asa2winter2008

Asa2winter2008 - Asian American Studies 02 Winter 2008 Professor Rhacel Salazar Parreas Contemporary Experiences of Asian Americans This course

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Asian American Studies 02 Winter 2008 Professor Rhacel Salazar Parreñas Contemporary Experiences of Asian Americans This course offers an introduction to Asian American Studies through an analysis of select contemporary experiences of Asian Americans. This course looks at how race shapes the experiences of Asian Americans in various institutions including education, the labor market/workplace, the family, law, and lastly local communities. Due to the short length of the course, we are unable to cover all significant contemporary issues that confront Asian Americans. However, this course introduces us to the concept of race as a category of analysis and as such provides us with the skills to analyze how race shapes the experiences of Asian Americans in various institutions, including those we do not cover in this course. While interrogating how race shapes the contemporary experiences of Asian Americans, this course does not look at race as a sole category of analysis but instead places race in the context of its intersections with gender, class, nation, and sexuality. Moreover, we move beyond binary constructions of race from an Asian-White paradigm and instead also examine the racial experience of Asians in relation to multiple groups including Latinos and Blacks. Finally, this course simultaneously builds and questions the social construction of ‘Asian American’ as a racial category. In other words, this course does not blindly accept the category of ‘Asian American’ but instead examines the politics of this racial grouping through an analysis of contemporary experiences. We ask: What contemporary experiences do those who fall within the category ‘Asian Americans’ share? What experiences do they not share? Are there representative ‘Asian American experiences’ that universally [not necessarily uniformly] apply to all Asian Americans? Are there ethnic specific experiences that do not universally apply to all Asian Americans? How do we address and become accountable to differences in Asian American experiences? Lastly, is being Asian American an identity or experience?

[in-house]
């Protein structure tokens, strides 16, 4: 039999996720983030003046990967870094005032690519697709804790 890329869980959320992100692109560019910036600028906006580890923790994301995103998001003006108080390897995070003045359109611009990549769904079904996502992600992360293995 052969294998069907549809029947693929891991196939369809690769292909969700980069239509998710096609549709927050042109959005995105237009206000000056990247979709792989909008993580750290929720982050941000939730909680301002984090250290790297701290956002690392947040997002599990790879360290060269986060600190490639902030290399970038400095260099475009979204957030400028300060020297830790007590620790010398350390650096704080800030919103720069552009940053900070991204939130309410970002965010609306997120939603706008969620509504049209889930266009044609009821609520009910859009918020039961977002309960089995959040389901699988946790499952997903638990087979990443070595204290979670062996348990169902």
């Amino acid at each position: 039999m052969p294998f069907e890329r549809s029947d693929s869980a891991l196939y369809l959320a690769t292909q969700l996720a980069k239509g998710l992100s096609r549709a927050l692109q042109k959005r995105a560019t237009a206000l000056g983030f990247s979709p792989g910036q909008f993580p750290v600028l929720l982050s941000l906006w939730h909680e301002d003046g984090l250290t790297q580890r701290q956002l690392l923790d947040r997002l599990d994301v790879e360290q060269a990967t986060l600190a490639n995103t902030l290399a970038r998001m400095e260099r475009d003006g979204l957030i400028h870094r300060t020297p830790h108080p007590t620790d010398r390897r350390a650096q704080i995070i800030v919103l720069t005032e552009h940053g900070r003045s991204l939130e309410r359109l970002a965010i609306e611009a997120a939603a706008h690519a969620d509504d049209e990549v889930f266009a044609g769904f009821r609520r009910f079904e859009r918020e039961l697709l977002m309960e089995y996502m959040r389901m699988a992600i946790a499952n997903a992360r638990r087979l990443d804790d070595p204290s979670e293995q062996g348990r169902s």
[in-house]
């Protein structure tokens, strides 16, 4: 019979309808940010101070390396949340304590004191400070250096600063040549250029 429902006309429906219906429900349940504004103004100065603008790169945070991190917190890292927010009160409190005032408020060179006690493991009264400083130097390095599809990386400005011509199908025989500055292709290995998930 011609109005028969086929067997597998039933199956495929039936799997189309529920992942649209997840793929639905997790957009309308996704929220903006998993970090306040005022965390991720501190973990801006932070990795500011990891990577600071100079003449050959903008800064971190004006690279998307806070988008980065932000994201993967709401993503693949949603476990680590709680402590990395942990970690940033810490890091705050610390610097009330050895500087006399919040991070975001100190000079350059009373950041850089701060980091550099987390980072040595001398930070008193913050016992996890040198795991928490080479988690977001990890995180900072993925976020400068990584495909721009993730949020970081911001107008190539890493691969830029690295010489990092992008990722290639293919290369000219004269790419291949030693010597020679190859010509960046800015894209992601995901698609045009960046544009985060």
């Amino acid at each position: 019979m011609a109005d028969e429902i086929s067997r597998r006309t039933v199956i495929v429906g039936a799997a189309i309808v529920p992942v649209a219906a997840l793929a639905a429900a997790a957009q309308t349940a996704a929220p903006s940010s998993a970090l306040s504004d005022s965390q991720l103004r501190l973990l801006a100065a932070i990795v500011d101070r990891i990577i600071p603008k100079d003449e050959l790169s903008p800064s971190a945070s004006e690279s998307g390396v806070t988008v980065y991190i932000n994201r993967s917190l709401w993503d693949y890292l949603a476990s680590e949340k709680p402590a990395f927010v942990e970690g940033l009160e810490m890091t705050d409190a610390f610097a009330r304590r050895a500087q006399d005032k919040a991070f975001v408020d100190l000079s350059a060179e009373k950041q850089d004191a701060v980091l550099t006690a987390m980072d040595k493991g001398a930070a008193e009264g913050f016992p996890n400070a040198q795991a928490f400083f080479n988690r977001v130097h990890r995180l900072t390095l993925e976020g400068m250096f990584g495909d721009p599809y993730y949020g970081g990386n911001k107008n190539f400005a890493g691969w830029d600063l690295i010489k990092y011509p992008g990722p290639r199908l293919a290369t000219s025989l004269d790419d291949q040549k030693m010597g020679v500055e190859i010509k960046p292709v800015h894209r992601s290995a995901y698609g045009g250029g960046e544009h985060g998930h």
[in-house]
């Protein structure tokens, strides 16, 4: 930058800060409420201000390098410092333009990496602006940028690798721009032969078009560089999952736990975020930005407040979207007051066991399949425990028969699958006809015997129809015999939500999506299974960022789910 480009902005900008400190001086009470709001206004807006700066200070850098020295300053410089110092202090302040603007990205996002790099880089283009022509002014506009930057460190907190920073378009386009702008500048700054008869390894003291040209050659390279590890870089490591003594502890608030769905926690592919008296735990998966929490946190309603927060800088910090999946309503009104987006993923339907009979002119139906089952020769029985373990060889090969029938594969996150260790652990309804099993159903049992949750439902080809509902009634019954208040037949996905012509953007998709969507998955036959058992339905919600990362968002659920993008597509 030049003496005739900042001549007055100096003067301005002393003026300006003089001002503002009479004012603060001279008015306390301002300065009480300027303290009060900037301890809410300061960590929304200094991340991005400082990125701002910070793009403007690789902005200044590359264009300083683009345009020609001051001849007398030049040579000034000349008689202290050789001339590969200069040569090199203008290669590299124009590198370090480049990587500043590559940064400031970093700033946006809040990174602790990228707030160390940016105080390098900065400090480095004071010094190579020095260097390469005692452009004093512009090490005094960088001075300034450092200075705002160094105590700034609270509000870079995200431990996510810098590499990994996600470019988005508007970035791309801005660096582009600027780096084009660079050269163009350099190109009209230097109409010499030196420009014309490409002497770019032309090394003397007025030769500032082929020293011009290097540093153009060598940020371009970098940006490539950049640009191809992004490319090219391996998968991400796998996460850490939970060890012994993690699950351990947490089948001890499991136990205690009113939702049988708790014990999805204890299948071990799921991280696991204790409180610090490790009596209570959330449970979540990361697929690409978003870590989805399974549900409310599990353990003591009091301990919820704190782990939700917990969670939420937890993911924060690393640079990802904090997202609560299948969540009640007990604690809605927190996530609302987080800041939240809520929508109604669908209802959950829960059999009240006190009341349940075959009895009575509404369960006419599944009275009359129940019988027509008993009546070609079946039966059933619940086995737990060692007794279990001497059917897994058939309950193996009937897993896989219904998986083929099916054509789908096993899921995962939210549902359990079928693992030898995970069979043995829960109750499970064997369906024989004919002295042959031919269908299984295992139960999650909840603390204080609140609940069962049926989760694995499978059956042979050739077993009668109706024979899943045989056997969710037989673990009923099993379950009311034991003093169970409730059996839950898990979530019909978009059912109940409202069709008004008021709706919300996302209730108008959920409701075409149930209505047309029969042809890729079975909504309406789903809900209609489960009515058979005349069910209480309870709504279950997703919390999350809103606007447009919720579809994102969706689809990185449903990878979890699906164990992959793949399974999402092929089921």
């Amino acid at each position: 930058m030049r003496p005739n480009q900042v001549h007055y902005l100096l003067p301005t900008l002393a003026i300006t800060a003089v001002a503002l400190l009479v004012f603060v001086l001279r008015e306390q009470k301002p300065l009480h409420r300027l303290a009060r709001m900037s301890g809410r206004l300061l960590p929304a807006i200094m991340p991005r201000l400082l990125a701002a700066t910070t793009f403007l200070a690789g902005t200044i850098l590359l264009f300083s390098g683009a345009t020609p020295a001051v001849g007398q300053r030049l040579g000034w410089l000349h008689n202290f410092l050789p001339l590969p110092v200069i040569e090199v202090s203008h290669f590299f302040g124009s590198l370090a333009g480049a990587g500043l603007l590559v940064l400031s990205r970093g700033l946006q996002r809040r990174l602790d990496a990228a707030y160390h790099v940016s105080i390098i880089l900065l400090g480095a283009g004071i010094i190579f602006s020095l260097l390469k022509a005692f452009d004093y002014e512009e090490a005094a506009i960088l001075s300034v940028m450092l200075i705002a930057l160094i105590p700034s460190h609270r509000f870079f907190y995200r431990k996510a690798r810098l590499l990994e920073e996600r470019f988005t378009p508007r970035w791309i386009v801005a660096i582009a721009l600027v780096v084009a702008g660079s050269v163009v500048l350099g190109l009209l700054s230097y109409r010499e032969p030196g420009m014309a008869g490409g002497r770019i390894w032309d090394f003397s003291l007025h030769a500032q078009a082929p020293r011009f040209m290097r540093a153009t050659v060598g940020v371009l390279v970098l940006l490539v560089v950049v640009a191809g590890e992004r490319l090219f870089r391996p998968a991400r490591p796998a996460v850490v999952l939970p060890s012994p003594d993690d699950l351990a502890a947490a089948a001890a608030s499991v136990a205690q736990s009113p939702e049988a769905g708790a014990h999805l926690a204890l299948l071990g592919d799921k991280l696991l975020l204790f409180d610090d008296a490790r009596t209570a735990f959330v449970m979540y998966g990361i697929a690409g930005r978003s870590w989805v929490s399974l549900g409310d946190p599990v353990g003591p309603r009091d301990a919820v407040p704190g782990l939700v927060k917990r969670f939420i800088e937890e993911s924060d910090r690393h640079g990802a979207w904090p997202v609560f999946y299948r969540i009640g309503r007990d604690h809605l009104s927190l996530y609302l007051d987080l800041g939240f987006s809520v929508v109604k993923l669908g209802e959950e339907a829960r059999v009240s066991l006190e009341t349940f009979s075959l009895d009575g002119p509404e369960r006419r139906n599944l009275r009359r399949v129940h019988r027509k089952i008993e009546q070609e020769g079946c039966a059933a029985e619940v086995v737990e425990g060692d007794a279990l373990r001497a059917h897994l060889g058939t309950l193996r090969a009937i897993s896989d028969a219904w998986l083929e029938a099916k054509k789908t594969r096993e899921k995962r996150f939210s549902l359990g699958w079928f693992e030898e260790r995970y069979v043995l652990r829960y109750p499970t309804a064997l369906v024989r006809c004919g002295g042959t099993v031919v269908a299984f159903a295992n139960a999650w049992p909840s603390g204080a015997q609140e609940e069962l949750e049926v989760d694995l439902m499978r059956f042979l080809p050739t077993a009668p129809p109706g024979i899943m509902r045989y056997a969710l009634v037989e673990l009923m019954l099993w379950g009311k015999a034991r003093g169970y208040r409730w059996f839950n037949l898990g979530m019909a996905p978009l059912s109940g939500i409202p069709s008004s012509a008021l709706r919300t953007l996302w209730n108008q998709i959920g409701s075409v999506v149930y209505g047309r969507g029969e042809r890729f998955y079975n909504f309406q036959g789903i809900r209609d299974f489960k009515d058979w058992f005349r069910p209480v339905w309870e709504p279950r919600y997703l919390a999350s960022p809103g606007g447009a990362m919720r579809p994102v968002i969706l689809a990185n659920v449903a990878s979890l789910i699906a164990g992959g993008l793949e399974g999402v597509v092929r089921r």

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This note was uploaded on 08/30/2008 for the course ASA 002 taught by Professor Rhacelparrenas during the Winter '08 term at UC Davis.

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Asa2winter2008 - Asian American Studies 02 Winter 2008 Professor Rhacel Salazar Parreas Contemporary Experiences of Asian Americans This course

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